Most major health organizations have concluded that mammography saves lives. However, there is ongoing debate over:
Mammography in women 40 to 49 saves lives, but the benefit is less than for older women.
Some health organizations, including the American Cancer Society, have concluded that the modest survival benefits of mammography in women ages 40 to 49 outweigh the risks of false positive results. They recommend routine mammography for women ages 40 to 49 [14-15].
The U.S. Preventive Services Task Force meta-analysis of eight randomized controlled trials found that mammography modestly reduced the risk of breast cancer mortality (death) in women 40 to 49 . This study found that to prevent one breast cancer death, 1,904 women 40 to 49 would need to be screened with mammography .
Weighing the benefits and risks, the Task Force does not recommend routine mammography for all women 40 to 49 .
Instead, the Task Force, as well as the American College of Physicians, recommends that women 40 to 49 discuss the benefits and risks of mammography screening with their health care providers. Then together, they should make informed decisions about when to start mammography screening [13,18].
These decisions should be guided by a woman's breast cancer risk profile since women at higher risk of breast cancer are more likely to benefit from mammography . Decisions should also be guided by a woman’s preferences based on the potential pros and cons of mammography .
There are valid concerns about the over-diagnosis and over-treatment of ductal carcinoma in situ (DCIS) and small, slow-growing invasive breast cancers with mammography screening.
Since the introduction of mammography in the 1980s, the number of women diagnosed with DCIS has increased a lot. In 2015, it is estimated that there will be about 50,000 new cases of DCIS .
Over-diagnosis occurs when a mammogram finds DCIS or small, invasive breast cancers that would have never caused symptoms or problems if left untreated. These breast cancers may never grow and some may even shrink on their own. Or, a person may die from another cause before the breast cancer became a problem.
Some researchers estimate that about 20 to 30 percent of DCIS and invasive breast cancers found with mammography may be over-diagnosed .
Although DCIS is non-invasive, without treatment, the abnormal cells can sometimes become invasive over time. Left untreated, about 40 to 50 percent of DCIS cases may progress to invasive breast cancer . (These numbers are estimates.) Higher grade DCIS may be more likely than lower grade DCIS to turn into invasive cancer if left untreated.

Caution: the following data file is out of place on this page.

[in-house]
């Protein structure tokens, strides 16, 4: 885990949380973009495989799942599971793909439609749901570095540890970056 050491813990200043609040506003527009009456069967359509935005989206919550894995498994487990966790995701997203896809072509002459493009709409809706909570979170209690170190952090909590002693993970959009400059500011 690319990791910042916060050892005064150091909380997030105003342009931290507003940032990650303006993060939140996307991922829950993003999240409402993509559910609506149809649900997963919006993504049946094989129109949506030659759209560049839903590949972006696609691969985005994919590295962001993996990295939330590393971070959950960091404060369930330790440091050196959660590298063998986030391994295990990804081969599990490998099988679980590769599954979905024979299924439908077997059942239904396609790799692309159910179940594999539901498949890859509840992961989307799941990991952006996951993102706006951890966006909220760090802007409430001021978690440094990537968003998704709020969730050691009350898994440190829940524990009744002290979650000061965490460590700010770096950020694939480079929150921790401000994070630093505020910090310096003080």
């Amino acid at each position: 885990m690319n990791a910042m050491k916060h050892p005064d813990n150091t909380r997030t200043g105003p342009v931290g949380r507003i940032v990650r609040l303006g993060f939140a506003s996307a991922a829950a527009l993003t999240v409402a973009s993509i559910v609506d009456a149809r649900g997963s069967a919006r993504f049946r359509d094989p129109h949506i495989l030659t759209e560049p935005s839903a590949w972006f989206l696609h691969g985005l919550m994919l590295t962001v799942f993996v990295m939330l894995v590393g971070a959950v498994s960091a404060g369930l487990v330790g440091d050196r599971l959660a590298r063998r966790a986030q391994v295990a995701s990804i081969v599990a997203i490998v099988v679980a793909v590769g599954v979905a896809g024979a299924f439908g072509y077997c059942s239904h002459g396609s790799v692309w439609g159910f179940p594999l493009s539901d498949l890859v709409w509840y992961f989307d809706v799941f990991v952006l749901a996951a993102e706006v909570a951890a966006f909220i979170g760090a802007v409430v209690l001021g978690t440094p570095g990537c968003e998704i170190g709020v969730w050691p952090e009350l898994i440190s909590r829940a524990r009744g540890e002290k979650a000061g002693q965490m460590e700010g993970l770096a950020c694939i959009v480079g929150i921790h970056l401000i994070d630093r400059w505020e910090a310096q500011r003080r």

At this time, there is no way to tell which cases of DCIS will become invasive breast cancer and which will not. So, women with DCIS are treated with lumpectomy (also called breast conserving surgery) plus radiation therapy or mastectomy. Some women are also treated with hormone therapy.
Since not all cases of DCIS will become invasive breast cancer, some women with DCIS may be over-treated. These women never would have developed invasive breast cancer, with or without treatment.
Researchers are studying ways to identify the cases of DCIS most likely to turn into invasive breast cancer. This would allow treatment to be targeted to those who are at higher risk and might allow some people to avoid treatment.
At this time, however, the standard of care is to treat every case of DCIS as if it might turn into invasive breast cancer.
Learn more about DCIS.
Read more from our Chief Scientific Advisor, Dr. Eric Winer, as he comments on the issue of mammography leading to over-diagnosis and over-treatment.
Despite some ongoing debate, mammography is still the most effective screening tool used today for the early detection of breast cancer.
While any health decision is a personal one that involves weighing benefits and risks, most health organizations recommend women get mammograms on a regular basis.
Learn more about breast cancer screening recommendations for women at average risk.
Learn more about breast cancer screening recommendations for women at higher risk.
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